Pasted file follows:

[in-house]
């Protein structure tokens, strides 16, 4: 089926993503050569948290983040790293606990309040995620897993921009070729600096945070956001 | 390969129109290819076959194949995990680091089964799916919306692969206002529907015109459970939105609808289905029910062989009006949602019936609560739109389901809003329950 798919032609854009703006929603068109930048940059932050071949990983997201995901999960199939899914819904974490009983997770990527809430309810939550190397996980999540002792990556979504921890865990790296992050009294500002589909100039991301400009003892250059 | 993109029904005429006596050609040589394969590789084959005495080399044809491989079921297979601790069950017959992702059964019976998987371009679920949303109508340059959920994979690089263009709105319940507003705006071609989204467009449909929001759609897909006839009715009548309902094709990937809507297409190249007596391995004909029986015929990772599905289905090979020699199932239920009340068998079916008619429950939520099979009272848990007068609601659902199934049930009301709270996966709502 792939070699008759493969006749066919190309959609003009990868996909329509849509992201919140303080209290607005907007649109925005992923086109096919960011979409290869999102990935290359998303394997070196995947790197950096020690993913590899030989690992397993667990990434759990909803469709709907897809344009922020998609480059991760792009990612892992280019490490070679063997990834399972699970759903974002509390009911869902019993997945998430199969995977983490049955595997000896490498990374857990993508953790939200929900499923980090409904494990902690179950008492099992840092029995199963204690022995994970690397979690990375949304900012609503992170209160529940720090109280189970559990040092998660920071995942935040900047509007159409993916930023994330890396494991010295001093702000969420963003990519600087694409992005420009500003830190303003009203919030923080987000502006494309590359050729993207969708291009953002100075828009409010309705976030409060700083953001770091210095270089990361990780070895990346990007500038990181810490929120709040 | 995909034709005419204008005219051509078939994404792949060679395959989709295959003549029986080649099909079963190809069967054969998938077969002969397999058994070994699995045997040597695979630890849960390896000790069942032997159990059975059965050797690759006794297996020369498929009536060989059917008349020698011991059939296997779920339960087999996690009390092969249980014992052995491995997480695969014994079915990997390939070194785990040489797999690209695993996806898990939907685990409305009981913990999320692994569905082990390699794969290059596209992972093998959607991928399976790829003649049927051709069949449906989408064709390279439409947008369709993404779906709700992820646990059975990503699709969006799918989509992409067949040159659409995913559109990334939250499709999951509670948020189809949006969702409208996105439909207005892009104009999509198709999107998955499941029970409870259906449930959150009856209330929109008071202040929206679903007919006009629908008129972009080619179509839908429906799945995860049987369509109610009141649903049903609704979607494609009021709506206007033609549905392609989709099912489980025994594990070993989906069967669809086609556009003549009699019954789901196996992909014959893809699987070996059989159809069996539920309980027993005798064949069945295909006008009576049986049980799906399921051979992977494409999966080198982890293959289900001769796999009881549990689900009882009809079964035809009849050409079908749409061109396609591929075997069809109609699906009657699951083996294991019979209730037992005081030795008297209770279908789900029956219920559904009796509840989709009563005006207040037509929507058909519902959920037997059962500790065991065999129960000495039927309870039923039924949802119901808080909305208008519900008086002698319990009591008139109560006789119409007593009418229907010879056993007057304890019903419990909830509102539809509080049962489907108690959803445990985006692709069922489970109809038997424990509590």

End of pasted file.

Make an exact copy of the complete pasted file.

[in-house]
């Protein structure tokens, strides 16, 4: 089926993503050569948290983040790293606990309040995620897993921009070729600096945070956001 | 390969129109290819076959194949995990680091089964799916919306692969206002529907015109459970939105609808289905029910062989009006949602019936609560739109389901809003329950 798919032609854009703006929603068109930048940059932050071949990983997201995901999960199939899914819904974490009983997770990527809430309810939550190397996980999540002792990556979504921890865990790296992050009294500002589909100039991301400009003892250059 | 993109029904005429006596050609040589394969590789084959005495080399044809491989079921297979601790069950017959992702059964019976998987371009679920949303109508340059959920994979690089263009709105319940507003705006071609989204467009449909929001759609897909006839009715009548309902094709990937809507297409190249007596391995004909029986015929990772599905289905090979020699199932239920009340068998079916008619429950939520099979009272848990007068609601659902199934049930009301709270996966709502 792939070699008759493969006749066919190309959609003009990868996909329509849509992201919140303080209290607005907007649109925005992923086109096919960011979409290869999102990935290359998303394997070196995947790197950096020690993913590899030989690992397993667990990434759990909803469709709907897809344009922020998609480059991760792009990612892992280019490490070679063997990834399972699970759903974002509390009911869902019993997945998430199969995977983490049955595997000896490498990374857990993508953790939200929900499923980090409904494990902690179950008492099992840092029995199963204690022995994970690397979690990375949304900012609503992170209160529940720090109280189970559990040092998660920071995942935040900047509007159409993916930023994330890396494991010295001093702000969420963003990519600087694409992005420009500003830190303003009203919030923080987000502006494309590359050729993207969708291009953002100075828009409010309705976030409060700083953001770091210095270089990361990780070895990346990007500038990181810490929120709040 | 995909034709005419204008005219051509078939994404792949060679395959989709295959003549029986080649099909079963190809069967054969998938077969002969397999058994070994699995045997040597695979630890849960390896000790069942032997159990059975059965050797690759006794297996020369498929009536060989059917008349020698011991059939296997779920339960087999996690009390092969249980014992052995491995997480695969014994079915990997390939070194785990040489797999690209695993996806898990939907685990409305009981913990999320692994569905082990390699794969290059596209992972093998959607991928399976790829003649049927051709069949449906989408064709390279439409947008369709993404779906709700992820646990059975990503699709969006799918989509992409067949040159659409995913559109990334939250499709999951509670948020189809949006969702409208996105439909207005892009104009999509198709999107998955499941029970409870259906449930959150009856209330929109008071202040929206679903007919006009629908008129972009080619179509839908429906799945995860049987369509109610009141649903049903609704979607494609009021709506206007033609549905392609989709099912489980025994594990070993989906069967669809086609556009003549009699019954789901196996992909014959893809699987070996059989159809069996539920309980027993005798064949069945295909006008009576049986049980799906399921051979992977494409999966080198982890293959289900001769796999009881549990689900009882009809079964035809009849050409079908749409061109396609591929075997069809109609699906009657699951083996294991019979209730037992005081030795008297209770279908789900029956219920559904009796509840989709009563005006207040037509929507058909519902959920037997059962500790065991065999129960000495039927309870039923039924949802119901808080909305208008519900008086002698319990009591008139109560006789119409007593009418229907010879056993007057304890019903419990909830509102539809509080049962489907108690959803445990985006692709069922489970109809038997424990509590």